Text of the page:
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Fall Ball (pictured above) has already become a fan-favorite game as teams duke it out in a game of soccer, sometimes with other balls, to score the most goals.

Personally, it’s not a game-ruining experience, especially since all of these games are incredibly fun, but it’s a definite drawback to a lot of the team games. The team games are honestly the most frustrating aspect of Fall Guys – but it’s for understandable reasons. There’s no real strategy that players can come up as you can’t really communicate with your teammates – unless they are friends in your party. Sometimes you can even feel a little hopeless in certain games because one person’s plan could end up putting your team far behind and there’s not much you can do to correct it. It wouldn’t surprise me, honestly, if most people ended up finding themselves being eliminated through team games the most throughout their entire experience with Fall Guys.

However, that doesn’t mean that the team games are bad. There’s no doubt that games like Egg Scramble, which is basically like Hungry Hungry Hippos, and Tail Tag easily caused a good amount of my eliminations and frustration, especially because of the shotty grab mechanic, but that doesn’t mean that I wasn’t having fun. In some ways, the silent team mechanic actually puts on a lot of personal pressure to do well and it’s kind of nice how some players just fall into place. While I never played goalie in Fall Ball, an incredibly fun version of soccer, it was always interesting to me that someone always seem to put themselves in that position. By their being no real delegations to how teams are meant to tackle challenges, players can play things out how they want to and that’s what makes team games sort of freeing.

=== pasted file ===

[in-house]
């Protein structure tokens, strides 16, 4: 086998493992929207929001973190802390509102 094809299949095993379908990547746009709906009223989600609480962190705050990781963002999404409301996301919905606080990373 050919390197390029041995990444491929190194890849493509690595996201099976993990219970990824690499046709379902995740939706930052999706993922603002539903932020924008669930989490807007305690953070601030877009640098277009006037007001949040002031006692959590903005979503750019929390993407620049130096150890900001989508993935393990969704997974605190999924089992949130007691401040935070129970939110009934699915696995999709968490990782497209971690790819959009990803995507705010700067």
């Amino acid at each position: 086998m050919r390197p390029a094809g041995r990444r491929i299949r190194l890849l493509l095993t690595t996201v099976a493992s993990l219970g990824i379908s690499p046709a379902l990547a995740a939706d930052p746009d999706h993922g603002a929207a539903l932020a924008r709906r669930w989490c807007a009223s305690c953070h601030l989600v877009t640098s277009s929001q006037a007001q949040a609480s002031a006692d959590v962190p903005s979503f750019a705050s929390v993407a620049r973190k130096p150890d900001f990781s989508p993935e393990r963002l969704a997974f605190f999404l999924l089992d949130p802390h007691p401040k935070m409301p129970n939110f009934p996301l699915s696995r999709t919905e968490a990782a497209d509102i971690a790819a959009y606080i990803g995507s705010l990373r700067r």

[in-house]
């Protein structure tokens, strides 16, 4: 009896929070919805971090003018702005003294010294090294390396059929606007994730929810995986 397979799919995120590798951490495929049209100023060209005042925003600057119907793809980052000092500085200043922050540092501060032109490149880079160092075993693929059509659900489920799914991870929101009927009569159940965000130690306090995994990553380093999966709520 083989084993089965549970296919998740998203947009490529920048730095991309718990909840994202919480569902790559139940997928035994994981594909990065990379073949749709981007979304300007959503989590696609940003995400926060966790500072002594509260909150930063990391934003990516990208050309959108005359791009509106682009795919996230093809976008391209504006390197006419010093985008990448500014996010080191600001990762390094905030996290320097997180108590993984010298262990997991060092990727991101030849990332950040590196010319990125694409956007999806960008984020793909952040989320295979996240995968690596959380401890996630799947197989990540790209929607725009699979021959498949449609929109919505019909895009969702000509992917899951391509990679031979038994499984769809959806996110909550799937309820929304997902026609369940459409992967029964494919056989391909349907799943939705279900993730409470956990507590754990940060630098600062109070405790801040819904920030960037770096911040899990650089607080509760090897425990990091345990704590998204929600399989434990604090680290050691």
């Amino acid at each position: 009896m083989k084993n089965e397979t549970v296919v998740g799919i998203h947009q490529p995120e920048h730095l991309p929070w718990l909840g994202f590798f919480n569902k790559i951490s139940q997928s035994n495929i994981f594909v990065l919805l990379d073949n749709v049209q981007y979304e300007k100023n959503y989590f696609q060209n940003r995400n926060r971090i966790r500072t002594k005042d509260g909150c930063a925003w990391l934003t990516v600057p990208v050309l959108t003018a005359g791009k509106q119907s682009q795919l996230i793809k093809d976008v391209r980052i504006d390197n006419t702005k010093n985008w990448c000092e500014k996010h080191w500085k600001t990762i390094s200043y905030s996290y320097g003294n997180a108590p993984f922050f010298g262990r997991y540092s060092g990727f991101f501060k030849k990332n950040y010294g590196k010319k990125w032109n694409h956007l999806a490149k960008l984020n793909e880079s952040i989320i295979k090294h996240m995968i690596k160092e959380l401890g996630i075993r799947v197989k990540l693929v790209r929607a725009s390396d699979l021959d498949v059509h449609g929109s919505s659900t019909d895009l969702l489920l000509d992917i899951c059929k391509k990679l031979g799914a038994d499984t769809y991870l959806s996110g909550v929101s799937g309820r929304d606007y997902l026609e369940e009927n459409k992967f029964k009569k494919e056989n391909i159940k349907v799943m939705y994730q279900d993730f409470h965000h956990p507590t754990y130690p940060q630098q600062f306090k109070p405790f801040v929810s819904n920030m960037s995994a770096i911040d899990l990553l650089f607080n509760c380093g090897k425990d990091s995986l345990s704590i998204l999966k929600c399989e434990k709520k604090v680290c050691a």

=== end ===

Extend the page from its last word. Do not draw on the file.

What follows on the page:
For most games, players can directly impact their team’s chances of winning and be a team player. Games like Hoopsie Dasie, where teams fight to jump through the most rings, and Hoarders are highly competitive experiences that are a lot of fun because they are team games that allows for individuals to shine. My favorite team game Rock and Roll, where teams compete to push a ball to the end of an obstacle course, is easily one of the best culminations of this. The game is generally divided into three teams and while one team always seem to get ahead and finish, the other two teams always seem to engage in a highly hilarious battle of endurance as they stop each other from getting to the finish first. It’s hard not to find yourself chuckling as you see teammates run ahead to prepare for the incoming battle and it creates a great dilemma of whether it’s better to stop the other team or push yours ahead. So, while team games are certainly the focal point of some frustrations, it’s impossible to deny how fun they are and the excitement I get when Fall Ball and Rock and Roll end up being selected.

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Rock and Roll (pictured above) is another team game that players can even sabotage other teams.

The game’s true inspiration from Takashi’s Castle come out in its single player obstacle races and it’s some of the most fun I’ve had in a battle royale ever. Whether it’s racing through the spinning propellers of The Whirlygig, fighting the idiots that are tipping giant see saws the wrong way in See Saw, smashing through the right doors in Door Dash, or even finding the secret path in Tip Toe, these games are what Fall Guys incredibly addictive and an absolute blast. The sheer adrenaline rush of going through an obstacle course with sixty players never gets old and I love that your starting position doesn’t have to reflect how you finish. There’s always a chance for players to make a comeback and it’s one of the big reasons that Fall Guys is a game that everyone can find satisfaction in playing.